Research suggests mega-earthquake could occur along the entire San Andreas fault


New research suggests a devastating mega-earthquake could occur throughout the entire San Andreas fault line in California, yielding far worse consequences than previously assumed.

The San Andreas fault, 1 300 km (800 miles) long, was not considered capable of rupturing all at once. However, a new study, performed by the researchers of estate intelligence firm CoreLogic, indicates such an event may occur, after all.

According to their analysis, the San Andreas fault could suffer a single massive M8.3 earthquake throughout its entire length, and could produce a devastating impact for 3.5 million homes in the northern and southern California with an $289 billion worth of damage.

These results have not yet been fully reviewed by the scientific community, and some scientists are not convinced in such a dramatic outcome, although several of them do think it is an option.

"Scientists weren't really sure if you could have a rupture through the creeping section of the San Andreas. Now we think it's not very probable, but it is possible," said Morgan Page, a USGS research geophysicist.

The previous modeling suggested the San Andreas fault can only rupture in isolated, mutually exclusive sections. However, the new USGS model "Uniform California Earthquake Rupture Forecast, Version 3" (UCERF3) shows the whole fault may rupture at the same time in a much bigger ground shake than previously assumed.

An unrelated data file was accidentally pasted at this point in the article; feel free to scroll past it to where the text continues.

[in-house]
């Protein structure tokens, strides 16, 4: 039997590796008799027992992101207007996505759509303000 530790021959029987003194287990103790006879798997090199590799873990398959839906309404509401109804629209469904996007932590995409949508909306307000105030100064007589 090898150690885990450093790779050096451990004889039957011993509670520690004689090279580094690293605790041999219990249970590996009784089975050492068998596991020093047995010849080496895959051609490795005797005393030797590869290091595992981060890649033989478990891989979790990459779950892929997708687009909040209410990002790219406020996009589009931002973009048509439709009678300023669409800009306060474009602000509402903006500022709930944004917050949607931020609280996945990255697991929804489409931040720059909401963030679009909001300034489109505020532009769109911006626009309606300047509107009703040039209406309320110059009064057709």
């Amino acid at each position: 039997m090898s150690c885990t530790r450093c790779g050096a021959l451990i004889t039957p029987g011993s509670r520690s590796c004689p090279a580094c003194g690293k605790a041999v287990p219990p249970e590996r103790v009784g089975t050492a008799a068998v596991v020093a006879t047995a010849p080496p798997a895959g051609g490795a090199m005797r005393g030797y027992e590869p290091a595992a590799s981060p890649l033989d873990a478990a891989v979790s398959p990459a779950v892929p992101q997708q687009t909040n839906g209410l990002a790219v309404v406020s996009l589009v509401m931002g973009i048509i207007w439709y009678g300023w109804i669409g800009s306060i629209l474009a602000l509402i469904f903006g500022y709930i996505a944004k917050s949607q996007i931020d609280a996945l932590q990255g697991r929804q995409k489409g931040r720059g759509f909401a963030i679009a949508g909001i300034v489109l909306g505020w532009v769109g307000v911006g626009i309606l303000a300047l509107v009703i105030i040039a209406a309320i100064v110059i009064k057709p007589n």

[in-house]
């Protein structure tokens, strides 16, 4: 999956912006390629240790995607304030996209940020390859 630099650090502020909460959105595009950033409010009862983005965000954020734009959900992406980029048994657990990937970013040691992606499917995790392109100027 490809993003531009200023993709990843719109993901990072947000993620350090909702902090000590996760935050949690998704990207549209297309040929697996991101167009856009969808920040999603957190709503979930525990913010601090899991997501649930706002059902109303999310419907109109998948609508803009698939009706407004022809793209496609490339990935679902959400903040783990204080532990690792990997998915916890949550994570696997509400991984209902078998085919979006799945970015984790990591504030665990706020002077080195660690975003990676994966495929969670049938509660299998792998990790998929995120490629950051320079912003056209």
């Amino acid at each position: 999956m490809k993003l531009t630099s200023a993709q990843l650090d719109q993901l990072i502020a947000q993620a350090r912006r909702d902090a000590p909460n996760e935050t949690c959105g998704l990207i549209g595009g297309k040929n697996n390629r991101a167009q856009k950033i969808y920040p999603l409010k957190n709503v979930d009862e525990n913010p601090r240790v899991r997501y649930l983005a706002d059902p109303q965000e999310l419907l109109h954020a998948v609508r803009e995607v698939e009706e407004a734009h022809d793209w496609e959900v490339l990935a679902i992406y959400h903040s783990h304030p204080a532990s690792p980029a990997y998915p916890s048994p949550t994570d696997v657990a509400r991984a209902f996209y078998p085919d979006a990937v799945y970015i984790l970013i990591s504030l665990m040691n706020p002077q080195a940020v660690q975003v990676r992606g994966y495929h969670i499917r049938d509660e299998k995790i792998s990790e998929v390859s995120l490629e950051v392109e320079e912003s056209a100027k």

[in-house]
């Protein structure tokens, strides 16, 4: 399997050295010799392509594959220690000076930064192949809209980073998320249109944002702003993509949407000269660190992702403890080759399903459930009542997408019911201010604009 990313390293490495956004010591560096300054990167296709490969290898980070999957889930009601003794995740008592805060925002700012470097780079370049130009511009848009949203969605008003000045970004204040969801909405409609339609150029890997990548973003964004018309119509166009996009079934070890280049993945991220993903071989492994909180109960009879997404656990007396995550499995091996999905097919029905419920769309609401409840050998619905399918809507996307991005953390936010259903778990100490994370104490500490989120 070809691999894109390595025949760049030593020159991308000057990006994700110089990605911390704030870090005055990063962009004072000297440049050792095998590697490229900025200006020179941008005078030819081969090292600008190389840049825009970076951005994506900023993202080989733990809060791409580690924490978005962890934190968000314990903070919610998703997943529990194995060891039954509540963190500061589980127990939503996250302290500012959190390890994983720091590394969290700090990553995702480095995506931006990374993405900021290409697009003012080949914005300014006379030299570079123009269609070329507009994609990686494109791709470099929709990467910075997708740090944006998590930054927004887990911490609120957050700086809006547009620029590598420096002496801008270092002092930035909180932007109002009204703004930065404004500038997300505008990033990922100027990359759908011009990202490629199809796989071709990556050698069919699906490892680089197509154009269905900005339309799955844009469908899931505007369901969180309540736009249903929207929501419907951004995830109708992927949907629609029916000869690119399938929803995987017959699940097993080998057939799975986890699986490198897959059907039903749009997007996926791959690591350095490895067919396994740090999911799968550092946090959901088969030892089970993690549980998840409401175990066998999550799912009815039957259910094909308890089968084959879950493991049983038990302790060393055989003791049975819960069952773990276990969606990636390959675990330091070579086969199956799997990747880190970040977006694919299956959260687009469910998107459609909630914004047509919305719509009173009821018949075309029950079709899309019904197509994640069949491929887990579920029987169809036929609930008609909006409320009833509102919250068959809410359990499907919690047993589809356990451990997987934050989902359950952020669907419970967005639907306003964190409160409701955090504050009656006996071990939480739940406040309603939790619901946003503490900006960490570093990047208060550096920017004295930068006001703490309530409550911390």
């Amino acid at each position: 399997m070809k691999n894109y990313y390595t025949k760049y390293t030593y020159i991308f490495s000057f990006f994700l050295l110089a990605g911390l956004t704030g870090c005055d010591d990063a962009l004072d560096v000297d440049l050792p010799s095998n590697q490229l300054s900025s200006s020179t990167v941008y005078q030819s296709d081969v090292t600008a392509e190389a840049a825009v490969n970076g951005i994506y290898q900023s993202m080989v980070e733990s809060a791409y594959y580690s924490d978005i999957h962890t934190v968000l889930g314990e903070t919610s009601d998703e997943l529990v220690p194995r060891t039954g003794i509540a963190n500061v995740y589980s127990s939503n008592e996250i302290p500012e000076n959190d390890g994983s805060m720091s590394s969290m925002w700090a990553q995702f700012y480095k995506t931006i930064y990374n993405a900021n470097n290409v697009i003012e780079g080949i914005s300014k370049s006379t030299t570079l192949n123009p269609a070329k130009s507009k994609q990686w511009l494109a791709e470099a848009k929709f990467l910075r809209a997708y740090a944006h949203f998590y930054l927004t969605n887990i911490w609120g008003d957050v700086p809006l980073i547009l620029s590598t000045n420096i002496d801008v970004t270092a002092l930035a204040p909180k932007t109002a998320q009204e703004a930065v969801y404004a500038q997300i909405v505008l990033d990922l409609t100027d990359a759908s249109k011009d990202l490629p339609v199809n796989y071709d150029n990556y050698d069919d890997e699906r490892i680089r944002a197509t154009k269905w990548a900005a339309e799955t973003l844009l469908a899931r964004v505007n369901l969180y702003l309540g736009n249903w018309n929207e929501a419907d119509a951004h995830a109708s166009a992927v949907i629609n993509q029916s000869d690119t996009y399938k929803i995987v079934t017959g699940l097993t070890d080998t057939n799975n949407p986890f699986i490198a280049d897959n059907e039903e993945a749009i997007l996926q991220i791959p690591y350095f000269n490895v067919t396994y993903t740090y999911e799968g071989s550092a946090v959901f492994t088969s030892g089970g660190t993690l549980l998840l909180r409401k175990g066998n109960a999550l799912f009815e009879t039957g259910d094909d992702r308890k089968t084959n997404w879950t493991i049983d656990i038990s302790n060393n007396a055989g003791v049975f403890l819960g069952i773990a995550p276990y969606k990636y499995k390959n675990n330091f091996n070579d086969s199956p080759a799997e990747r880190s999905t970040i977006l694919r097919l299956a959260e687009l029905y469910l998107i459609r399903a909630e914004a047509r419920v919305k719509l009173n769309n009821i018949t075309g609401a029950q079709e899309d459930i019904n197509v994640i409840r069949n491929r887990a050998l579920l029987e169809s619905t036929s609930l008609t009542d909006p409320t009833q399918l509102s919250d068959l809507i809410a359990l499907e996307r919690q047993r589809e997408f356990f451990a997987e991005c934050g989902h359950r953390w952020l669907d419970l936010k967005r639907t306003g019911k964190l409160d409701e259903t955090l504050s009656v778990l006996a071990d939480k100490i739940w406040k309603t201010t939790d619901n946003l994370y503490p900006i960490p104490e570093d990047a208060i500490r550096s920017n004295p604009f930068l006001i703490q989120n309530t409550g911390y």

"This is a fault between the tiny town of San Juan Bautista at the northwest end and Parkfield at the southern end that is continually moving. It's moving and releasing energy instead of getting locked up. The rocks are of a different type there, and there is enough fluid, so they get ground down with a lot of slippage," said Ken Hudnut, a USGS science risk advisor.

Although such an event seems highly improbable to many, the new research reveals a potential risk which shouldn't be neglected, as the San Andreas fault appears to act as an interconnected fault system. Such a rare event that can occur once every 2 500 years would endanger lives of millions of people.

Featured image: San Andreas Fault, San Bernardino, California, October 25, 2014. Image credit: Michael R. Perry (Flickr-CC)


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